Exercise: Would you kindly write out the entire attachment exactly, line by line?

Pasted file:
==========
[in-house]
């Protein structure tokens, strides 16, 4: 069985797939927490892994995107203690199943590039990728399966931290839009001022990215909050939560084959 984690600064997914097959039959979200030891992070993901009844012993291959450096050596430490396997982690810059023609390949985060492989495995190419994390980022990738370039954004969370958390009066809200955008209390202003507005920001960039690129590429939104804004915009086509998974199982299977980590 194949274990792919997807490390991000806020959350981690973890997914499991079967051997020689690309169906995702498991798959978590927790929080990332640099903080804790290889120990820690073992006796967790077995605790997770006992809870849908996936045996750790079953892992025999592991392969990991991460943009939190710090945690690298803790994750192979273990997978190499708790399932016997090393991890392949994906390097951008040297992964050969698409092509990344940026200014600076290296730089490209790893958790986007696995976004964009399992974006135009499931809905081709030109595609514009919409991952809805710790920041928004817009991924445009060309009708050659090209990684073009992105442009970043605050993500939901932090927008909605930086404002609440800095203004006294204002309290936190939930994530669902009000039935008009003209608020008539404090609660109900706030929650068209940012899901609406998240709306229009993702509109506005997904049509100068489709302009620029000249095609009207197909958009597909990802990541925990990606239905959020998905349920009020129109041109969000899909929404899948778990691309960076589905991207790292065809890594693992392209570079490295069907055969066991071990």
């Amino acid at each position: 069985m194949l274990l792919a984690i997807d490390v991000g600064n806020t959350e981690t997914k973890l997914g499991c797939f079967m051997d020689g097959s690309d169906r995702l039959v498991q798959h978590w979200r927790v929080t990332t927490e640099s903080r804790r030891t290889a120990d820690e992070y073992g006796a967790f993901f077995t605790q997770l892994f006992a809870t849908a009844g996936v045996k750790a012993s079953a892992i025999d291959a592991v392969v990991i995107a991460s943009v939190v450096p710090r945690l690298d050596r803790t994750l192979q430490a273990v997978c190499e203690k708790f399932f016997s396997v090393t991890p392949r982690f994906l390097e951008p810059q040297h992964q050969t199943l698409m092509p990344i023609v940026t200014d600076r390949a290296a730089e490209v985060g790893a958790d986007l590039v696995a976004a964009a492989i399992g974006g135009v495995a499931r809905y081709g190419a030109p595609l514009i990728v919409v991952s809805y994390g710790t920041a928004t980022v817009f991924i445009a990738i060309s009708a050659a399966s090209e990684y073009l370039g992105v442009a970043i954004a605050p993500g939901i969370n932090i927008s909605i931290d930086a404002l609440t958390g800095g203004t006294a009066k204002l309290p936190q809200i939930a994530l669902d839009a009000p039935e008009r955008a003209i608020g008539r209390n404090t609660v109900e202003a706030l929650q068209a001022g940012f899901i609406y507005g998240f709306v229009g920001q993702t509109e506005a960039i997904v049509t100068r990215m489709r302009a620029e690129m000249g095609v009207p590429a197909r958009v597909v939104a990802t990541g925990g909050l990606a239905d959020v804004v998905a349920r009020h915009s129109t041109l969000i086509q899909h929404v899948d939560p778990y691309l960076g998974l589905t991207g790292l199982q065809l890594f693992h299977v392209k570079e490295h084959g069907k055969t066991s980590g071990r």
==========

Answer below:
[in-house]
């Protein structure tokens, strides 16, 4: 069985797939927490892994995107203690199943590039990728399966931290839009001022990215909050939560084959 984690600064997914097959039959979200030891992070993901009844012993291959450096050596430490396997982690810059023609390949985060492989495995190419994390980022990738370039954004969370958390009066809200955008209390202003507005920001960039690129590429939104804004915009086509998974199982299977980590 194949274990792919997807490390991000806020959350981690973890997914499991079967051997020689690309169906995702498991798959978590927790929080990332640099903080804790290889120990820690073992006796967790077995605790997770006992809870849908996936045996750790079953892992025999592991392969990991991460943009939190710090945690690298803790994750192979273990997978190499708790399932016997090393991890392949994906390097951008040297992964050969698409092509990344940026200014600076290296730089490209790893958790986007696995976004964009399992974006135009499931809905081709030109595609514009919409991952809805710790920041928004817009991924445009060309009708050659090209990684073009992105442009970043605050993500939901932090927008909605930086404002609440800095203004006294204002309290936190939930994530669902009000039935008009003209608020008539404090609660109900706030929650068209940012899901609406998240709306229009993702509109506005997904049509100068489709302009620029000249095609009207197909958009597909990802990541925990990606239905959020998905349920009020129109041109969000899909929404899948778990691309960076589905991207790292065809890594693992392209570079490295069907055969066991071990």
């Amino acid at each position: 069985m194949l274990l792919a984690i997807d490390v991000g600064n806020t959350e981690t997914k973890l997914g499991c797939f079967m051997d020689g097959s690309d169906r995702l039959v498991q798959h978590w979200r927790v929080t990332t927490e640099s903080r804790r030891t290889a120990d820690e992070y073992g006796a967790f993901f077995t605790q997770l892994f006992a809870t849908a009844g996936v045996k750790a012993s079953a892992i025999d291959a592991v392969v990991i995107a991460s943009v939190v450096p710090r945690l690298d050596r803790t994750l192979q430490a273990v997978c190499e203690k708790f399932f016997s396997v090393t991890p392949r982690f994906l390097e951008p810059q040297h992964q050969t199943l698409m092509p990344i023609v940026t200014d600076r390949a290296a730089e490209v985060g790893a958790d986007l590039v696995a976004a964009a492989i399992g974006g135009v495995a499931r809905y081709g190419a030109p595609l514009i990728v919409v991952s809805y994390g710790t920041a928004t980022v817009f991924i445009a990738i060309s009708a050659a399966s090209e990684y073009l370039g992105v442009a970043i954004a605050p993500g939901i969370n932090i927008s909605i931290d930086a404002l609440t958390g800095g203004t006294a009066k204002l309290p936190q809200i939930a994530l669902d839009a009000p039935e008009r955008a003209i608020g008539r209390n404090t609660v109900e202003a706030l929650q068209a001022g940012f899901i609406y507005g998240f709306v229009g920001q993702t509109e506005a960039i997904v049509t100068r990215m489709r302009a620029e690129m000249g095609v009207p590429a197909r958009v597909v939104a990802t990541g925990g909050l990606a239905d959020v804004v998905a349920r009020h915009s129109t041109l969000i086509q899909h929404v899948d939560p778990y691309l960076g998974l589905t991207g790292l199982q065809l890594f693992h299977v392209k570079e490295h084959g069907k055969t066991s980590g071990r």